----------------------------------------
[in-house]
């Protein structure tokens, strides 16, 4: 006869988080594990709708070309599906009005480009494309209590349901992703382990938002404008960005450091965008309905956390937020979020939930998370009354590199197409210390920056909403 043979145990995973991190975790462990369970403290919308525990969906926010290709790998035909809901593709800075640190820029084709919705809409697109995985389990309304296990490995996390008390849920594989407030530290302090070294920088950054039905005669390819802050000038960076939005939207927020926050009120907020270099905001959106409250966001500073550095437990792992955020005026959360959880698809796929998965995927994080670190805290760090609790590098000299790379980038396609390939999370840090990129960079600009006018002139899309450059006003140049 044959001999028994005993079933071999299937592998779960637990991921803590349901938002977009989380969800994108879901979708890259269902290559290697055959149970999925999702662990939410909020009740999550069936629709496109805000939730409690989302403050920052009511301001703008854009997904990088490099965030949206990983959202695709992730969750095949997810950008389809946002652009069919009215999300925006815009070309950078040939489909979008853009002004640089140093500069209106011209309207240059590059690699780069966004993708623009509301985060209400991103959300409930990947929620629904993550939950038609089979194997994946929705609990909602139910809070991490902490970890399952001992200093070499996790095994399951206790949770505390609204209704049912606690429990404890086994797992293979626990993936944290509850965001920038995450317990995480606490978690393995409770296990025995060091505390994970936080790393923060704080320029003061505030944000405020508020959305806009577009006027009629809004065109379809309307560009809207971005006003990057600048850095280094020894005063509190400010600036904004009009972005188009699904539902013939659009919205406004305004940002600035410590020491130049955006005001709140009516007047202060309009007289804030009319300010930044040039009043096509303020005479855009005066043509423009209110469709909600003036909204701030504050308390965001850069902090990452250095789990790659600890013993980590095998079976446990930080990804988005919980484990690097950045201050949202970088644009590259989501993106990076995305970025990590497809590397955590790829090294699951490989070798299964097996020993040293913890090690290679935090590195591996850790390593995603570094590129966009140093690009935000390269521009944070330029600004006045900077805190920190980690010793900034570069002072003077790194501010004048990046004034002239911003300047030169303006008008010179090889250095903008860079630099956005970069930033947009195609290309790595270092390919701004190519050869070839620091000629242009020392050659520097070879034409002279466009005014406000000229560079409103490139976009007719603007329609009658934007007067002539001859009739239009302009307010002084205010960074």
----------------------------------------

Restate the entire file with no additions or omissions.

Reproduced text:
[in-house]
């Protein structure tokens, strides 16, 4: 006869988080594990709708070309599906009005480009494309209590349901992703382990938002404008960005450091965008309905956390937020979020939930998370009354590199197409210390920056909403 043979145990995973991190975790462990369970403290919308525990969906926010290709790998035909809901593709800075640190820029084709919705809409697109995985389990309304296990490995996390008390849920594989407030530290302090070294920088950054039905005669390819802050000038960076939005939207927020926050009120907020270099905001959106409250966001500073550095437990792992955020005026959360959880698809796929998965995927994080670190805290760090609790590098000299790379980038396609390939999370840090990129960079600009006018002139899309450059006003140049 044959001999028994005993079933071999299937592998779960637990991921803590349901938002977009989380969800994108879901979708890259269902290559290697055959149970999925999702662990939410909020009740999550069936629709496109805000939730409690989302403050920052009511301001703008854009997904990088490099965030949206990983959202695709992730969750095949997810950008389809946002652009069919009215999300925006815009070309950078040939489909979008853009002004640089140093500069209106011209309207240059590059690699780069966004993708623009509301985060209400991103959300409930990947929620629904993550939950038609089979194997994946929705609990909602139910809070991490902490970890399952001992200093070499996790095994399951206790949770505390609204209704049912606690429990404890086994797992293979626990993936944290509850965001920038995450317990995480606490978690393995409770296990025995060091505390994970936080790393923060704080320029003061505030944000405020508020959305806009577009006027009629809004065109379809309307560009809207971005006003990057600048850095280094020894005063509190400010600036904004009009972005188009699904539902013939659009919205406004305004940002600035410590020491130049955006005001709140009516007047202060309009007289804030009319300010930044040039009043096509303020005479855009005066043509423009209110469709909600003036909204701030504050308390965001850069902090990452250095789990790659600890013993980590095998079976446990930080990804988005919980484990690097950045201050949202970088644009590259989501993106990076995305970025990590497809590397955590790829090294699951490989070798299964097996020993040293913890090690290679935090590195591996850790390593995603570094590129966009140093690009935000390269521009944070330029600004006045900077805190920190980690010793900034570069002072003077790194501010004048990046004034002239911003300047030169303006008008010179090889250095903008860079630099956005970069930033947009195609290309790595270092390919701004190519050869070839620091000629242009020392050659520097070879034409002279466009005014406000000229560079409103490139976009007719603007329609009658934007007067002539001859009739239009302009307010002084205010960074």